Mirroring the paramedics, the children stretched their arms downward, one hand on top of the other, with their palms facing the floor.

Thurston told the young boys and girls to press as hard as they could on the center of the person’s chest, in order to keep the heart beating, about 200 times per minute for at least two minutes.

“You can do CPR on somebody who needs it without hurting them,” he said.

Ivan Fernandez, 7, said he was determined to get to the goal of 200 compressions in two minutes.

“It kind of hurt my arms, but I kept trying and trying,” he said. “I ended up making 206.”

He said his mother told him how to do CPR, but he had never gotten to practice that way before.

Lydia Boger, 7, said she already knew CPR from her own mother, who works at North Carolina Assisted Living.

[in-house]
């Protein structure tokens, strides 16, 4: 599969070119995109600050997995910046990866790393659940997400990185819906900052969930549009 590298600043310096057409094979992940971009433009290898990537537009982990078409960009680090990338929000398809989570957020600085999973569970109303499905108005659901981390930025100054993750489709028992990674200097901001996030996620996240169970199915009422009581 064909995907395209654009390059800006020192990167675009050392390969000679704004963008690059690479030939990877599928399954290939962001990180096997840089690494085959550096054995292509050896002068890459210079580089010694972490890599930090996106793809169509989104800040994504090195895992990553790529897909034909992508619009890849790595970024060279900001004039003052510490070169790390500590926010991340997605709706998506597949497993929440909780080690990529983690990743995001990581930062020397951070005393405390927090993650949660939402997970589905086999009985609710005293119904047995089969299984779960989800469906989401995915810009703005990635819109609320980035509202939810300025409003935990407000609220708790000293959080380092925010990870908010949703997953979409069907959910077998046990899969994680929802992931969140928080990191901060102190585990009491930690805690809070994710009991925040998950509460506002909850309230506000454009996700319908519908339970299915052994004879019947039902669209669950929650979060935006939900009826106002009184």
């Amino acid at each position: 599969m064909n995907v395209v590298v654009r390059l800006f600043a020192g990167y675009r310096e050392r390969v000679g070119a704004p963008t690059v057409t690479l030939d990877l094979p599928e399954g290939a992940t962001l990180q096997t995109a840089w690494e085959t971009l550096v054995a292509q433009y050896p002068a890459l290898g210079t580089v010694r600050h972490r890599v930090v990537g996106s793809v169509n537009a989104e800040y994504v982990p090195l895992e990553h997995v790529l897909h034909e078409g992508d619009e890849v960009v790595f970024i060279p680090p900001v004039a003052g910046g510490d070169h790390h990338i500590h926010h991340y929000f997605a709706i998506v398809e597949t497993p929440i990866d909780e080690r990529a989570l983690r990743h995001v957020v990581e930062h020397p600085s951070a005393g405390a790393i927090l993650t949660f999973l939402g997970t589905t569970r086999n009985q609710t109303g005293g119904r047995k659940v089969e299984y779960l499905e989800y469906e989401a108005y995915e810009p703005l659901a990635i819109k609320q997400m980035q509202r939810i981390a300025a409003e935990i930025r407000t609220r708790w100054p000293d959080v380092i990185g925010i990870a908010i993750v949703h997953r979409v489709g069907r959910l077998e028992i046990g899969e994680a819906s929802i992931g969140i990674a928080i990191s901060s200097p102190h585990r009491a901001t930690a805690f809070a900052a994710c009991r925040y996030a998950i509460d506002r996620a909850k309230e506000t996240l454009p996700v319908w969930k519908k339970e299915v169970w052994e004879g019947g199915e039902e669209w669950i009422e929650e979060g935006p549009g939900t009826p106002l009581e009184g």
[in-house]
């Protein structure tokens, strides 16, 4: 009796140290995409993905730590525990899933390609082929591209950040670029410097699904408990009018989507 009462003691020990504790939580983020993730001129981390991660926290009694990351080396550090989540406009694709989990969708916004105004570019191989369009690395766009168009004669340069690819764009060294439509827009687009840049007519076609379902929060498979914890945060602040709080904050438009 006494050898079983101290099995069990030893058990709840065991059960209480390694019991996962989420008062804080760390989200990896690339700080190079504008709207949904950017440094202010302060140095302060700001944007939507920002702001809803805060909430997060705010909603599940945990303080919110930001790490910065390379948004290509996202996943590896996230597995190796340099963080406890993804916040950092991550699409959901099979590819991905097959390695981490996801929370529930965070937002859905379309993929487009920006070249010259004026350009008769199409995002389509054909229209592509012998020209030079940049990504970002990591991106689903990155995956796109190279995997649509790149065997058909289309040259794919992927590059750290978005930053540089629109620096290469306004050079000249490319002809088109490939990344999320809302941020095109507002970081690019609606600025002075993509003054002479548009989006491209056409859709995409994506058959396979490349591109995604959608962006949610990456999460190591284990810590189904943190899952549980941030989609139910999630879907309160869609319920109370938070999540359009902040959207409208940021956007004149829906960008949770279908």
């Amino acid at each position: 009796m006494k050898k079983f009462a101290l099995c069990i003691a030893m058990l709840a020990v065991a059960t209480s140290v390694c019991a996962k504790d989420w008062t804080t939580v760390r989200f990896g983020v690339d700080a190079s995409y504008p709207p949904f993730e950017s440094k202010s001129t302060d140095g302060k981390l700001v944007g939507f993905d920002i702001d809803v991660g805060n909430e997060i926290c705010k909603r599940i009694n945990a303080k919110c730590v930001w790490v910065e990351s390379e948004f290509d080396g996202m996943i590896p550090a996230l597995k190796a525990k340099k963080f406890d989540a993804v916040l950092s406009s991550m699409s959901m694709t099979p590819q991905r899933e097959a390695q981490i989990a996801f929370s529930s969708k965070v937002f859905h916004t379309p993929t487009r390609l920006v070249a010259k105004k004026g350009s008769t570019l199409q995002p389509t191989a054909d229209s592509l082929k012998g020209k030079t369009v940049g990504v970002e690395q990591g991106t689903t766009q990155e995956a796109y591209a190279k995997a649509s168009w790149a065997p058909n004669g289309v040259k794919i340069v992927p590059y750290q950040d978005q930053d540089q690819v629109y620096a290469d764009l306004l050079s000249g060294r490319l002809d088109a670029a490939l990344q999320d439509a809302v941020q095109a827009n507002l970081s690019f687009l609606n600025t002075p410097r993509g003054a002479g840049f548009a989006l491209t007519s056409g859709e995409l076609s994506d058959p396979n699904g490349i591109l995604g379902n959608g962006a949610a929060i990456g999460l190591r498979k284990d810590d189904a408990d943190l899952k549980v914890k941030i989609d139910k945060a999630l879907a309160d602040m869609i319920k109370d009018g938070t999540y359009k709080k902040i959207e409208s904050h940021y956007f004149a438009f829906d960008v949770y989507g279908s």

“She has a little (dummy) to do CPR on that shows how to do it,” she said. “That’s how I learned how to do it, too.”

A representative from the cardiology team at Rowan Regional, along with an EMS employee and the hospital Fit for Motion instructor, will be at all of the county’s elementary schools this month.

This month’s CPR education is part of the Fit for Motion program at 13 local schools. Alternating weeks, the YMCA leads students in an exercise and fitness activity, and Rowan Regional teaches them about nutrition and healthy lifestyle choices.

“Our teams felt this was a great platform to begin educating children, teachers, parents and others about the importance of understanding heart disease and hands-only CPR,” said hospital spokeswoman Falon Nye.